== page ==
Been meaning to post this piece for a while, since the whole clandestine operation around the new Boards Of Canada album, “Tomorrow’s Harvest”, began. It’s an interview I did with the duo in February 2002, around the release of “Geogaddi”. NME billed it erroneously as “Boards Of Canada’s first ever interview” at the time, which was pushing it a bit…


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Seeing as how Matthew E White and his band are on tour in the UK this week (I’m seeing him play in London tomorrow), it seemed a good time to post the feature about my visit to Richmond a couple of months ago. I’ve put a few links to stuff in here, too, so you can get a taste of the really interesting music coming out of the scene that revolves around White. Long read, this one…


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Not sure how many of you braved the scrums of Ebay dealers on Record Store Day, but one of the more interesting things to come out of the whole business this year was the surreptitious return of Boards Of Canada.


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The new issue of Uncut arrives in UK shops on Thursday, though perhaps a few subscribers, with a prevailing wind, might have already received their copies. Lots of interesting stuff in there, including new interviews with The National, Laura Marling, Deborah Harry and Todd Rundgren; The Eagles, The Waterboys, Deep Purple, Mark Mulcahy, Kurt Vile; reviews of Fleetwood Mac, Vampire Weekend, REM, Van Dyke Parks and Jandek; respects paid to Jason Molina, Andy Johns and Phil Ramone; and a brief exchange with the now notorious Michelle Shocked.


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It’s Record Store Day on Saturday; a kind of weird, but necessary I guess, annual event that’s become a critical point in release schedules. I’ve been going through the lists of releases at recordstoreday.com and thought it might be worth picking out a few things that are worth looking out for.

Increasingly, a fair amount of the day’s business is built on canny catalogue management aimed at collectors (especially vinyl fetishists), and there are a bunch of things here that fall roughly into that sector:


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Strange juxtapositions and all that, but please have a listen to the Date Palms track and, in the unlikely event you haven’t been near the internet for the past few days, the Daft Punk clip. Nile Rodgers’ expression is a thing of joy, among other things.


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A momentous week, one way or another, though I can’t help wishing the resonant and thought-through fury of “Tramp The Dirt Down” was heading into the Top Ten instead of “Ding Dong The Witch Is Dead”.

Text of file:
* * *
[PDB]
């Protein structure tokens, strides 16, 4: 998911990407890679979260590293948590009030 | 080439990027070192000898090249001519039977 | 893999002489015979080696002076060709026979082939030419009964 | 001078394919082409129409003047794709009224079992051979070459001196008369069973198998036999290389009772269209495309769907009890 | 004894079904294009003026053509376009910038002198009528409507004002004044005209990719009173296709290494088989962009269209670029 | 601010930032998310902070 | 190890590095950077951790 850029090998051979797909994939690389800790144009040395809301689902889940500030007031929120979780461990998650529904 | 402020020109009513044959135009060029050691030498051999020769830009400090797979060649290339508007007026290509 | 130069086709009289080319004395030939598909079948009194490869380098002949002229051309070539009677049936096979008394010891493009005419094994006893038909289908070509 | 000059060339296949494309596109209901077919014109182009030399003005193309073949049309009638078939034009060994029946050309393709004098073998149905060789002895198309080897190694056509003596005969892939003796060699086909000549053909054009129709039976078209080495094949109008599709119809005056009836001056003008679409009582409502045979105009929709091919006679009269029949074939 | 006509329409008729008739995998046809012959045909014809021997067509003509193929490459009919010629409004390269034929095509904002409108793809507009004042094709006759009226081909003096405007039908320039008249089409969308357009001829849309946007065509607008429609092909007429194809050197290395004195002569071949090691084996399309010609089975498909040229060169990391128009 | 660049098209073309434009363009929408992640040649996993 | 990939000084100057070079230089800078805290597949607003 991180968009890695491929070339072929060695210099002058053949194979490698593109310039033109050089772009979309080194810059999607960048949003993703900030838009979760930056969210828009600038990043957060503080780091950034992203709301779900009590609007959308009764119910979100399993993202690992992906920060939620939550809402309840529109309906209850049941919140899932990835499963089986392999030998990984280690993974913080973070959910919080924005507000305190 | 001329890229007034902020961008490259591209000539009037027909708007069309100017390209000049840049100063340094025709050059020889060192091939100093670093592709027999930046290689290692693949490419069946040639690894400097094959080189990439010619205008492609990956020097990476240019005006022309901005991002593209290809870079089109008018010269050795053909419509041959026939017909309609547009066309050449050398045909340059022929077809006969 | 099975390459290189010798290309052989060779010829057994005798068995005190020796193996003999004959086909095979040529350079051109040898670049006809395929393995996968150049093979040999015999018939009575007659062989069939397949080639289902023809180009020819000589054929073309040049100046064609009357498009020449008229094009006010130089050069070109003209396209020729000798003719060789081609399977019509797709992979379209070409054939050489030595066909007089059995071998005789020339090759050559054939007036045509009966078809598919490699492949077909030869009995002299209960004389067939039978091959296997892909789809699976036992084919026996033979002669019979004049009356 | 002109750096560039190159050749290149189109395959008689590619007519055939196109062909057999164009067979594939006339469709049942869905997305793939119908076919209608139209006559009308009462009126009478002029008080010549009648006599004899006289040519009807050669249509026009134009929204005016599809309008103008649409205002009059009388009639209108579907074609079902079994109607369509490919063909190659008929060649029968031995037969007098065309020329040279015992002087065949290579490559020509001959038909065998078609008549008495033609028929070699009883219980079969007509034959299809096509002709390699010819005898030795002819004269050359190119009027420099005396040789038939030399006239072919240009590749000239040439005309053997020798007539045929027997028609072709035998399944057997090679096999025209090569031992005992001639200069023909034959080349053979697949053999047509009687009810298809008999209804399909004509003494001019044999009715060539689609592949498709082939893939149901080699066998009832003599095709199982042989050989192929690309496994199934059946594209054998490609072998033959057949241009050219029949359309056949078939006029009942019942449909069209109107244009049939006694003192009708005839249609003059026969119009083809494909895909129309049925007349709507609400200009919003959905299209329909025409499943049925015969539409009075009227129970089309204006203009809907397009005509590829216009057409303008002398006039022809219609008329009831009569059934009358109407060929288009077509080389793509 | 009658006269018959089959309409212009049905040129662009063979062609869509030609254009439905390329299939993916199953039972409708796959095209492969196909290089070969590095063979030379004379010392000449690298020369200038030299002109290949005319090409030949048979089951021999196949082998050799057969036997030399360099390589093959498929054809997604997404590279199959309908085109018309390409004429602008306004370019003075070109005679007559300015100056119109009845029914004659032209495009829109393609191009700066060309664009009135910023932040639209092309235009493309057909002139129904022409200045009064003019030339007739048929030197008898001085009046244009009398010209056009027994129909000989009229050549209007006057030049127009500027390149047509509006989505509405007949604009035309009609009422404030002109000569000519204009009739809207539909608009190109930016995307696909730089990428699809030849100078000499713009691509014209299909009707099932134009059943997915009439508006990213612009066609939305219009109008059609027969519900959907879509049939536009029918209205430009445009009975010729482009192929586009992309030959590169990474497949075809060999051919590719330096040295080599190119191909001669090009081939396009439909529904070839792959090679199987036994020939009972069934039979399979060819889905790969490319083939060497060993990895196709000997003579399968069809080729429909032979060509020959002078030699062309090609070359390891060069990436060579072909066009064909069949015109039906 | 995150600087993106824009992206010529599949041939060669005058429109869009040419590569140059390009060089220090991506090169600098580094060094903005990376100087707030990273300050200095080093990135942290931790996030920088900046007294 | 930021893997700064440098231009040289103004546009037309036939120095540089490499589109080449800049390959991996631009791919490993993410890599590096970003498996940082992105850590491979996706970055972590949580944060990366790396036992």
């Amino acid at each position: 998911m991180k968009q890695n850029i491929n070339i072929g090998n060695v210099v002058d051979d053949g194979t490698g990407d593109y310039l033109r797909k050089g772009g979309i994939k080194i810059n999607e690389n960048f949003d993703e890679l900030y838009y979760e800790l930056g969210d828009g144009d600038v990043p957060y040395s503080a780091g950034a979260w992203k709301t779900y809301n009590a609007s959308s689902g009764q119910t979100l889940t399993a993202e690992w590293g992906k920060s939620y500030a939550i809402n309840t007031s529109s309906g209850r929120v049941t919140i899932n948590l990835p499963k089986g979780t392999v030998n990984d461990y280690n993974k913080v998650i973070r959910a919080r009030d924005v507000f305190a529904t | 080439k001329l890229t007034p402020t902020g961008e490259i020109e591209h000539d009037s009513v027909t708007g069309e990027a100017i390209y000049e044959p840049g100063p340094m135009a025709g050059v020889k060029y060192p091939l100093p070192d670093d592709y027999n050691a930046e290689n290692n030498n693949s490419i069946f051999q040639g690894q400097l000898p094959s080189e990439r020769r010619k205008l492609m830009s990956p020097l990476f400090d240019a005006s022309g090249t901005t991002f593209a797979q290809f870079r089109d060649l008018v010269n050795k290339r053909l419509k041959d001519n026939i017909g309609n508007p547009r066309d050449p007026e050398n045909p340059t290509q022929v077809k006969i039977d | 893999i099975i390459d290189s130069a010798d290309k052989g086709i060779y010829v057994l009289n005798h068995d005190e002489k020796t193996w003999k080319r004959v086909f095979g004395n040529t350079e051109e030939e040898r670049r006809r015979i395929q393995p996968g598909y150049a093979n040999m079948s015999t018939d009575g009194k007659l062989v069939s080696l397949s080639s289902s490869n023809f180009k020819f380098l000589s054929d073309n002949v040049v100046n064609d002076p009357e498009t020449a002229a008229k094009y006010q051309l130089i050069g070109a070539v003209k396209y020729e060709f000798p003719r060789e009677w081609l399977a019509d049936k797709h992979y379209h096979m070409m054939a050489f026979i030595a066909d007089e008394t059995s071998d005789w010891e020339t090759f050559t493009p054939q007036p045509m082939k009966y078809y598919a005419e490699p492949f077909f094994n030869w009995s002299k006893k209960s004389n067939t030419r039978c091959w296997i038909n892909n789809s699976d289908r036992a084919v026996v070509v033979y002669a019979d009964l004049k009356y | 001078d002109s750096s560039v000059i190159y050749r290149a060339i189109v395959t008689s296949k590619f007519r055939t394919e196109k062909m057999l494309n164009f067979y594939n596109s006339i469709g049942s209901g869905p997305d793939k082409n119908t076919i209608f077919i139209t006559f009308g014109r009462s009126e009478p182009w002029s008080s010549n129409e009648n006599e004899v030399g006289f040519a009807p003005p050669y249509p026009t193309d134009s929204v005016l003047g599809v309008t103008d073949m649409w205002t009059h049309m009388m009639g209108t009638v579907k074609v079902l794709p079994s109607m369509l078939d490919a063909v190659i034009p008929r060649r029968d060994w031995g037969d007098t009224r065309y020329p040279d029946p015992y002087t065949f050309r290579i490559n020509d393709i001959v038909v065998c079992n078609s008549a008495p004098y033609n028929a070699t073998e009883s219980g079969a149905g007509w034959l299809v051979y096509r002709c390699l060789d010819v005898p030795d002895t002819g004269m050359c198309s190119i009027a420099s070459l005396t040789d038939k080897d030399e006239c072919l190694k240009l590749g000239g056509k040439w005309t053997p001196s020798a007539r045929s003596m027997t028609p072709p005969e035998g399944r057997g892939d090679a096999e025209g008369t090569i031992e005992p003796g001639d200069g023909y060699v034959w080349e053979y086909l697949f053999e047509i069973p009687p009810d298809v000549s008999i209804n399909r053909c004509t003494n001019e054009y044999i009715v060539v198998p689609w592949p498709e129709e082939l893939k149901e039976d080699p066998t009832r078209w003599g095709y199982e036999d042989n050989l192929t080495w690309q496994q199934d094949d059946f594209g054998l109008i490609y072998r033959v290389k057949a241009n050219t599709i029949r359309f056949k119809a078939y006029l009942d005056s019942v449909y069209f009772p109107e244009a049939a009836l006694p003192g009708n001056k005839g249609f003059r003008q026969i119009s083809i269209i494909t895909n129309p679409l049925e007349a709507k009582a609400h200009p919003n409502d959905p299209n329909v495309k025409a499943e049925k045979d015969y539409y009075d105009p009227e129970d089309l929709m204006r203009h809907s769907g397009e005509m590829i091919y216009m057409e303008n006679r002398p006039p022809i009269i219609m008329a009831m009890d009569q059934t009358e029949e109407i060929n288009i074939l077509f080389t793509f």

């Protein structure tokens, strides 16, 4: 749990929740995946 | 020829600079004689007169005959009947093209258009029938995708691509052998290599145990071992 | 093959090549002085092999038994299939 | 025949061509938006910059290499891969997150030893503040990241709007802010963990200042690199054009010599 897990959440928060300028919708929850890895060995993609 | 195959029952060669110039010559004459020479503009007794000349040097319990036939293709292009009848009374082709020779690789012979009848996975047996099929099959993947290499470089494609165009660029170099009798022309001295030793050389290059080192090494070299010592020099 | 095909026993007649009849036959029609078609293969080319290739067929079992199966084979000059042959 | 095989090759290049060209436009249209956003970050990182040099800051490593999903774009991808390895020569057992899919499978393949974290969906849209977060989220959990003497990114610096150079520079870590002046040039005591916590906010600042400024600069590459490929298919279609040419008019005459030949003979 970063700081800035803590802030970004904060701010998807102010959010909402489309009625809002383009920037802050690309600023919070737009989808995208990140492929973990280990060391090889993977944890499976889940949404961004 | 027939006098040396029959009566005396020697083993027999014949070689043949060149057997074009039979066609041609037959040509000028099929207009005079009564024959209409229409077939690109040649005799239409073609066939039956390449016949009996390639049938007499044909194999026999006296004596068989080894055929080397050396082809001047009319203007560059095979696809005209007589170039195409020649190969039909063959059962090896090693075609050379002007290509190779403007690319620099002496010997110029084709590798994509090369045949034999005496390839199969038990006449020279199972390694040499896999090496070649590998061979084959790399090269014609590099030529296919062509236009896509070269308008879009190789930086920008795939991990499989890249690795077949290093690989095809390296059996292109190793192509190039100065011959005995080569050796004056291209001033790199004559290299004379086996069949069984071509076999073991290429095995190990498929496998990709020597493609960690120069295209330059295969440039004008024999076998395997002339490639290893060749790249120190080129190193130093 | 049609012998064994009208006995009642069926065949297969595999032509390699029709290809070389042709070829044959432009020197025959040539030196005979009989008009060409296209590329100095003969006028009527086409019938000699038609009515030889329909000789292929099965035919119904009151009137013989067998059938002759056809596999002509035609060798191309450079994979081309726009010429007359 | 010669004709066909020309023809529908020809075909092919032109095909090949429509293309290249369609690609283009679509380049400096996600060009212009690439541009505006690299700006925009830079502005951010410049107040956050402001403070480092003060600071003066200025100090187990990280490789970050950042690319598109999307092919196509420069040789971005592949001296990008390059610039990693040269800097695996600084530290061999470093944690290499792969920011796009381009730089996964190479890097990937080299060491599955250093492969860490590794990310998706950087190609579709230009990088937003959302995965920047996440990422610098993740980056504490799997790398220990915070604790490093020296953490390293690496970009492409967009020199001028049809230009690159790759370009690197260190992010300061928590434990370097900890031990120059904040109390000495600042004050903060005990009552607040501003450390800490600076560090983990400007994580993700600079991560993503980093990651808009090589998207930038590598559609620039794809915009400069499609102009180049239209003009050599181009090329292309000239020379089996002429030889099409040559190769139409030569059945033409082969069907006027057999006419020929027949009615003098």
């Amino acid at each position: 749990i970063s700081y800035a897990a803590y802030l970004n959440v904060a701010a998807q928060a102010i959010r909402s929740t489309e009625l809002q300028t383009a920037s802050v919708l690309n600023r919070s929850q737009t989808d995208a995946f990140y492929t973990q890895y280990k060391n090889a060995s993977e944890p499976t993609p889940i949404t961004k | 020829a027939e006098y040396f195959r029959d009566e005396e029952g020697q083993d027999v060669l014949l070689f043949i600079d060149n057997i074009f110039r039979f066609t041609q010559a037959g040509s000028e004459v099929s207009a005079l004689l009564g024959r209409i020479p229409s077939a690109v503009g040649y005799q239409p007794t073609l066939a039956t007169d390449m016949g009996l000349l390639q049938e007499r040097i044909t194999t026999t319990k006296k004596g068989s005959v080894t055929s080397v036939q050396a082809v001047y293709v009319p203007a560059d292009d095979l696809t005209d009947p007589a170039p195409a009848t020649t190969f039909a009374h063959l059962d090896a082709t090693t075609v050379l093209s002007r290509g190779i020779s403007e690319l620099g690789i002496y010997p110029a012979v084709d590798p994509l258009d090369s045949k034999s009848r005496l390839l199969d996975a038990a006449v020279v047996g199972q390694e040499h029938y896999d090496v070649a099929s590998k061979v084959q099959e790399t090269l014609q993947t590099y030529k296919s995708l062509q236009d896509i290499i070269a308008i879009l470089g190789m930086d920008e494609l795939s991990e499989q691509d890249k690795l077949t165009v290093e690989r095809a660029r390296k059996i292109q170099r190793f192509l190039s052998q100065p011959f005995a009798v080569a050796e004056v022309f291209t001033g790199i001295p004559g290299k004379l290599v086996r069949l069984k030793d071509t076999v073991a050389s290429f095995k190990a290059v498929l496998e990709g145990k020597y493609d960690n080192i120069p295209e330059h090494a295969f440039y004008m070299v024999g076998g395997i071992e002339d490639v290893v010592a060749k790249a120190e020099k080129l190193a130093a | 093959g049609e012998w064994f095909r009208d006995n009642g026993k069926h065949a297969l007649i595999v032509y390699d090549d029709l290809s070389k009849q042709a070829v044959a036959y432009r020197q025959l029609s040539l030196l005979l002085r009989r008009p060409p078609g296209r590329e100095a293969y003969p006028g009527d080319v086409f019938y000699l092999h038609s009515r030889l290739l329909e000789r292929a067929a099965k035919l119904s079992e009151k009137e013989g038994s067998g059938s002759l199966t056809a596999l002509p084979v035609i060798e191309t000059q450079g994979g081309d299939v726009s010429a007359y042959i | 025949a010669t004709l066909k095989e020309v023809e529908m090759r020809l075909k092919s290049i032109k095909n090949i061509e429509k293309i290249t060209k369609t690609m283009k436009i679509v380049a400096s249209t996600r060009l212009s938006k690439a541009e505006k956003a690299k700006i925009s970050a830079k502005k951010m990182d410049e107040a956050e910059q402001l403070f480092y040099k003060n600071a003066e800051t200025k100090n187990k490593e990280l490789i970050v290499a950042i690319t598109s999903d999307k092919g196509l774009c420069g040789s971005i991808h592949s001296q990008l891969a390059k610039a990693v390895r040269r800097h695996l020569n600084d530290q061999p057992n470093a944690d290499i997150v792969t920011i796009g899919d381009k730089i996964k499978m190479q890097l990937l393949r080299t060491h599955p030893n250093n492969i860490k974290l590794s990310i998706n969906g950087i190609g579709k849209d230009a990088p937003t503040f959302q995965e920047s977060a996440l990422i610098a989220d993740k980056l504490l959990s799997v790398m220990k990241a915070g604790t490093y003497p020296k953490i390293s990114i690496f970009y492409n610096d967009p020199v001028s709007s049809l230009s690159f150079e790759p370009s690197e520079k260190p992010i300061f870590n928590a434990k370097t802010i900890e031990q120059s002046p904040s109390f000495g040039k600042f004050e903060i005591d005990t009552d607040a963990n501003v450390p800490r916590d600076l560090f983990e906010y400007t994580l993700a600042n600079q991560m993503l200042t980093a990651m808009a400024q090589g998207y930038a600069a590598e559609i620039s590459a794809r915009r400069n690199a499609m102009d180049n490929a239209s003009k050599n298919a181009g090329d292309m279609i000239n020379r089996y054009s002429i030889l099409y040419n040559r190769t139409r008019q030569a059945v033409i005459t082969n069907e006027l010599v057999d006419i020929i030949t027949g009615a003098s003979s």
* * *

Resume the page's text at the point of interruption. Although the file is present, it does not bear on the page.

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John Dwyer has the sort of discography so deep and complicated that one suspects even he must have trouble keeping up with himself. As a consequence, it might be a mistake to try and divine paths and trends in career which his encompassed Coachwhips, Pink and Brown, Landed, Yikes, Burmese, The Hospitals, Zeigenbock Kopf and Sword + Sandals (according to Wikipedia, anyway, if I can emphasise my spotty knowledge any more) as well as Thee Oh Sees.


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A fairly eclectic selection here this week, including some great proto-Takoma guitarists from the 1920s, chamber music reimaginings of the Kompakt back catalogue, that lost Romanian kosmische record you’ve always been looking for, and Prince making a stoner jam out of “Let’s Go Crazy” (which you can hear below, along with a bunch of interesting other stuff).


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In haste, and listening to an unexpected return to music from Douglas Hart as I type. Twenty-one items on the playlist this week, mostly approved. Special attention here, I think, for the new Oh Sees album (that’s the sleeve above), which very much builds on “Purifiers II”. Increasingly keen on the James Blake, too, especially the RZA track.


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Editor's Letter

Introducing… Elvis Costello: The Ultimate Music Guide


In June 1977, Allan Jones of the Melody Maker took a familiar route to the offices of Stiff Records in West London. His appointment, that day, was with a notably irascible young singer-songwriter from Hounslow. In the course of a frequently startling interview, the man who had chosen to call...